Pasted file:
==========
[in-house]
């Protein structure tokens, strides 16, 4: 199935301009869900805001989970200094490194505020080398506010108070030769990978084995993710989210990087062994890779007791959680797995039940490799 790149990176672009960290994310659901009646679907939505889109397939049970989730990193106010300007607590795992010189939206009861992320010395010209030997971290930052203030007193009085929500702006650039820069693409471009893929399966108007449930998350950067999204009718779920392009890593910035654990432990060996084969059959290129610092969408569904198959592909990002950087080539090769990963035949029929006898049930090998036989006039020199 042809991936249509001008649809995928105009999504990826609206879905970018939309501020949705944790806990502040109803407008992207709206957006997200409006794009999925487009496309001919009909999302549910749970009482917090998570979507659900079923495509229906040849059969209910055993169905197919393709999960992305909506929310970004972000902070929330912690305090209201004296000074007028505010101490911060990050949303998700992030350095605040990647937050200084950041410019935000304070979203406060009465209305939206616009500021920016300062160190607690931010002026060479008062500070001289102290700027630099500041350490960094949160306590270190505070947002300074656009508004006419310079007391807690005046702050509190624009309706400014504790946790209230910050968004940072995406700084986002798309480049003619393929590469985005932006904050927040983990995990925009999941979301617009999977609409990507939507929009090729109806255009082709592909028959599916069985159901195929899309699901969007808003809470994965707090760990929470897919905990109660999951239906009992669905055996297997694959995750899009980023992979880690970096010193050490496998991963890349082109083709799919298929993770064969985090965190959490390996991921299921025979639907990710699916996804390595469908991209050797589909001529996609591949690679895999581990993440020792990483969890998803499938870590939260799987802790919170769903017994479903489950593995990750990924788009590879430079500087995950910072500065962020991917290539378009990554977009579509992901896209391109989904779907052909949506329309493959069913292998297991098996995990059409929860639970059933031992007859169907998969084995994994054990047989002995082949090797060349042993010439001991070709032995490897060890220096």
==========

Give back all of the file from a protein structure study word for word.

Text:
[in-house]
């Protein structure tokens, strides 16, 4: 199935301009869900805001989970200094490194505020080398506010108070030769990978084995993710989210990087062994890779007791959680797995039940490799 790149990176672009960290994310659901009646679907939505889109397939049970989730990193106010300007607590795992010189939206009861992320010395010209030997971290930052203030007193009085929500702006650039820069693409471009893929399966108007449930998350950067999204009718779920392009890593910035654990432990060996084969059959290129610092969408569904198959592909990002950087080539090769990963035949029929006898049930090998036989006039020199 042809991936249509001008649809995928105009999504990826609206879905970018939309501020949705944790806990502040109803407008992207709206957006997200409006794009999925487009496309001919009909999302549910749970009482917090998570979507659900079923495509229906040849059969209910055993169905197919393709999960992305909506929310970004972000902070929330912690305090209201004296000074007028505010101490911060990050949303998700992030350095605040990647937050200084950041410019935000304070979203406060009465209305939206616009500021920016300062160190607690931010002026060479008062500070001289102290700027630099500041350490960094949160306590270190505070947002300074656009508004006419310079007391807690005046702050509190624009309706400014504790946790209230910050968004940072995406700084986002798309480049003619393929590469985005932006904050927040983990995990925009999941979301617009999977609409990507939507929009090729109806255009082709592909028959599916069985159901195929899309699901969007808003809470994965707090760990929470897919905990109660999951239906009992669905055996297997694959995750899009980023992979880690970096010193050490496998991963890349082109083709799919298929993770064969985090965190959490390996991921299921025979639907990710699916996804390595469908991209050797589909001529996609591949690679895999581990993440020792990483969890998803499938870590939260799987802790919170769903017994479903489950593995990750990924788009590879430079500087995950910072500065962020991917290539378009990554977009579509992901896209391109989904779907052909949506329309493959069913292998297991098996995990059409929860639970059933031992007859169907998969084995994994054990047989002995082949090797060349042993010439001991070709032995490897060890220096």